Concurrence of form and function in developing networks and its role in synaptic pruning

Ana Paula Millan, Joaquin Torres, Samuel Johnson, Joaquin Marro

Research output: Contribution to journalArticlepeer-review

5 Citations (Scopus)
161 Downloads (Pure)


A fundamental question in neuroscience is how structure and function of neural systems are related. We study this interplay by combining a familiar auto-associative neural network with an evolving mechanism for the birth and death of synapses. A feedback loop then arises leading to two qualitatively different types of behaviour. In one, the network structure becomes heterogeneous and dissasortative, and the system displays good memory performance; furthermore, the structure is optimised for the particular memory patterns stored during the process. In the other, the structure remains homogeneous and incapable of pattern retrieval. These findings provide an inspiring picture of brain structure and dynamics that is compatible with experimental results on early brain development, and may help to explain synaptic pruning. Other evolving networks—such as those of protein interactions—might share the basic ingredients for this feedback loop and other questions, and indeed many of their structural features are as predicted by our model.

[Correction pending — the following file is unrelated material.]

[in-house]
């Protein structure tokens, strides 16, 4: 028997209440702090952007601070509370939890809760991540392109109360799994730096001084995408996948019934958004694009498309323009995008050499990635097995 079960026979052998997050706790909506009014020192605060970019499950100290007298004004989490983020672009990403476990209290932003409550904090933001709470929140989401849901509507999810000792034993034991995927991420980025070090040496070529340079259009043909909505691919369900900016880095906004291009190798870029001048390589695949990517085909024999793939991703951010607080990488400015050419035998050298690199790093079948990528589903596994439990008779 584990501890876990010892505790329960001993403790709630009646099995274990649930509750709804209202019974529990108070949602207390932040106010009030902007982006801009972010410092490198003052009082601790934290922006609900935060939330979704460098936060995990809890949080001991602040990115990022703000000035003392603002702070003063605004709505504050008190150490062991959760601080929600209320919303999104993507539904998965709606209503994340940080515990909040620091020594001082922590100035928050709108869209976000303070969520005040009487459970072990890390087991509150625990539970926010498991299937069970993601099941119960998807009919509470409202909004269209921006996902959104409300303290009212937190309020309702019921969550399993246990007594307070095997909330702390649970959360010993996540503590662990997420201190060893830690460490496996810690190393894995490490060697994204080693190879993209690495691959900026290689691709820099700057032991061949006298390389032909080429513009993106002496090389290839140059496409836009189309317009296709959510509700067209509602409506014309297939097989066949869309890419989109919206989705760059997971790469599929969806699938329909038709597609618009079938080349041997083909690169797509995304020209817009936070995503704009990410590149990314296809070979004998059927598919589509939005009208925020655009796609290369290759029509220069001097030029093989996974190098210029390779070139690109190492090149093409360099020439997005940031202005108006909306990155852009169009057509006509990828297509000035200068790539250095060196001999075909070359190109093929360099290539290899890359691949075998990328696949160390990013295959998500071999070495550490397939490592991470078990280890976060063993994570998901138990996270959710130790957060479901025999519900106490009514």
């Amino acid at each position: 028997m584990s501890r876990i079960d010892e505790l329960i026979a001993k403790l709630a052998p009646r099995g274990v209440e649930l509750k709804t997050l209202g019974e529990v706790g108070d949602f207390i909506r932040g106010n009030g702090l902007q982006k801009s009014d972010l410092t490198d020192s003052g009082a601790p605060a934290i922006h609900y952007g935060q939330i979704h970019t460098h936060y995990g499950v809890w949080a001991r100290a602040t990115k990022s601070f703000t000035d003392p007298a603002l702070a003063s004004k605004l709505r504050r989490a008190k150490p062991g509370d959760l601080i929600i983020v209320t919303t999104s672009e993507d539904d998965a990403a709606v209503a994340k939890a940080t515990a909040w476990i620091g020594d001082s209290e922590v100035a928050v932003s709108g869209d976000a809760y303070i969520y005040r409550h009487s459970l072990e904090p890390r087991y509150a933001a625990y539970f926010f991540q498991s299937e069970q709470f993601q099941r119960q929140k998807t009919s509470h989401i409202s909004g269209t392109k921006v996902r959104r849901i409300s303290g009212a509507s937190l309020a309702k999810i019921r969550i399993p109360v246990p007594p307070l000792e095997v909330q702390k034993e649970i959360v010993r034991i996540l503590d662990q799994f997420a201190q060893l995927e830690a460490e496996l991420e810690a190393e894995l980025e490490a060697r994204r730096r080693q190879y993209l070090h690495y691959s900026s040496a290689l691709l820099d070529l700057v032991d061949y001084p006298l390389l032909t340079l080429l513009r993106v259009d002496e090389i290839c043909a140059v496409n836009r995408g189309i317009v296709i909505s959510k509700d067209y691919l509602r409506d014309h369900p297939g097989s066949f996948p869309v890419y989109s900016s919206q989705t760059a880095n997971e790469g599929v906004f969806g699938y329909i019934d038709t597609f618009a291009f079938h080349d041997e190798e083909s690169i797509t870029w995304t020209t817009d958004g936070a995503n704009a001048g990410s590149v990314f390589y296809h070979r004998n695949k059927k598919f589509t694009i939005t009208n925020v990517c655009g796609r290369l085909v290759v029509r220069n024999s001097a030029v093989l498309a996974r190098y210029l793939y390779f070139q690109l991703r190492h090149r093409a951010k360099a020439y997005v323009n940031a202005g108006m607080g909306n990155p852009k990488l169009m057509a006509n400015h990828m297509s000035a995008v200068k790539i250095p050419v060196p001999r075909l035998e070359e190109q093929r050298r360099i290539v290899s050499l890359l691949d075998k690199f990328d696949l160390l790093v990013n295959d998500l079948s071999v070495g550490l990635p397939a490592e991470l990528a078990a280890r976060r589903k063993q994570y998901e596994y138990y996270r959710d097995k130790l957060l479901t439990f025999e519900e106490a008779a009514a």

Original languageEnglish
Article number2236
Number of pages10
JournalNature Communications
Issue number1
Publication statusPublished - 8 Jun 2018


  • Neuroscience
  • Complex systems
  • Networks
  • Synaptic pruning

ASJC Scopus subject areas

  • Modelling and Simulation
  • Developmental Neuroscience
  • Applied Mathematics


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